Finance ministers from major economies say they are committed to promoting economic growth, as the world struggles to recover from an economic downturn. The ministers are in Washington for the annual meetings of the International Monetary Fund and World Bank. The ministers are meeting behind a tight cordon of security in anticipation of a second day of protests.
A big question in the discussions so far has been the situation in Japan. During Friday's meeting of finance ministers and central bankers from the seven major industrial powers, Japan and its decade-long recession were a principal topic.
In the meeting, Japan's central bank chief sought to explain how his recent decision to purchase shares (equities) from banks would promote an economic recovery. Participants said there seemed to be a difference of opinion between the banker and Japan's finance minister. Some observers say the decision to buy shares may suggest that the central bank believes the Japanese financial sector is even weaker than financial markets assume.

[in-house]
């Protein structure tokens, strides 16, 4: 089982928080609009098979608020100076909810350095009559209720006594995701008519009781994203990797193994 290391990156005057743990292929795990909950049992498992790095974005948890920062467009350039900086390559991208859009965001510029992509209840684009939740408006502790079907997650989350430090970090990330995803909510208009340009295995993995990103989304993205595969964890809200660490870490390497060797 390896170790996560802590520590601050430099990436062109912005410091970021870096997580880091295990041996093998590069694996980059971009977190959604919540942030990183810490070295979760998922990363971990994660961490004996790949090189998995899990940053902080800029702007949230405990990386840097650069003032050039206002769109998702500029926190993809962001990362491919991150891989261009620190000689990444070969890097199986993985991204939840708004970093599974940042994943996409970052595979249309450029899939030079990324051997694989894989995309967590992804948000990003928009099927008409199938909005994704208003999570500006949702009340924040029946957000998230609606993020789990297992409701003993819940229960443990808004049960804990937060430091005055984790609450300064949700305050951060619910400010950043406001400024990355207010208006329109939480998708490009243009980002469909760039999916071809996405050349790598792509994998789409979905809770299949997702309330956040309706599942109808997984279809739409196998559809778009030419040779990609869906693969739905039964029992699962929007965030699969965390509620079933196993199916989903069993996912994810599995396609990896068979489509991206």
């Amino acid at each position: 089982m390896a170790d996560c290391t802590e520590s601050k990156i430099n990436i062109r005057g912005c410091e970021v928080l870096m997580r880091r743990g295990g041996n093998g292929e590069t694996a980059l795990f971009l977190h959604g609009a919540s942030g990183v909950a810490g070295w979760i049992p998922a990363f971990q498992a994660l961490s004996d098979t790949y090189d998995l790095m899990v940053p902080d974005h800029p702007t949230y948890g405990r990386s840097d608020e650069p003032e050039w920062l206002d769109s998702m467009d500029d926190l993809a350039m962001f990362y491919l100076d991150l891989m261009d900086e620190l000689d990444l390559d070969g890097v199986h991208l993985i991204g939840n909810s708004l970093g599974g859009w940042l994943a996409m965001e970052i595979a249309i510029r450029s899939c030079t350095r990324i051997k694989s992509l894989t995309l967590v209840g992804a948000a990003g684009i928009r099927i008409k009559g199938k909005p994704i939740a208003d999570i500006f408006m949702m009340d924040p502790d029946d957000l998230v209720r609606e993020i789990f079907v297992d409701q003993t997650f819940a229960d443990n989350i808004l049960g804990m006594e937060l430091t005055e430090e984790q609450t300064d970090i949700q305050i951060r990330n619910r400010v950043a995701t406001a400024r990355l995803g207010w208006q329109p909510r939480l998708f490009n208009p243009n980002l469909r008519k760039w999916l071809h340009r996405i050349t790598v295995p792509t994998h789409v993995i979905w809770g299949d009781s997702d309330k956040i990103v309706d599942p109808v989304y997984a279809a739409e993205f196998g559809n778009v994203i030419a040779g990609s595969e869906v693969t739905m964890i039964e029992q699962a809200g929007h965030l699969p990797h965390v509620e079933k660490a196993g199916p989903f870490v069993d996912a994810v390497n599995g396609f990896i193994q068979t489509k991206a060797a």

U.S. Treasury Secretary Paul O'Neill told reporters Saturday he does not understand how the plan would contribute to a change in economic growth for Japan.
Finance ministers from Europe spoke optimistically about Europe's ability to snap back from its current slump. The French finance minister says things are not as bad as they seem. And the British minister says Europe will rebound sharply next year.
Saturday's meeting brings together the 24 countries that comprise the management board of the IMF, the financial rescue agency comprising 185 member nations. The group includes China, Saudi Arabia, Russia and Brazil, as well as the major economic powers.
For the second day, downtown Washington where the meetings are taking place, is largely sealed off by barricades and several hundred police. On Friday more than 600 anti-globalization protesters were arrested. Police remain vigilant, but say the demonstrators' numbers are far fewer than had been anticipated. The financial meetings end Sunday.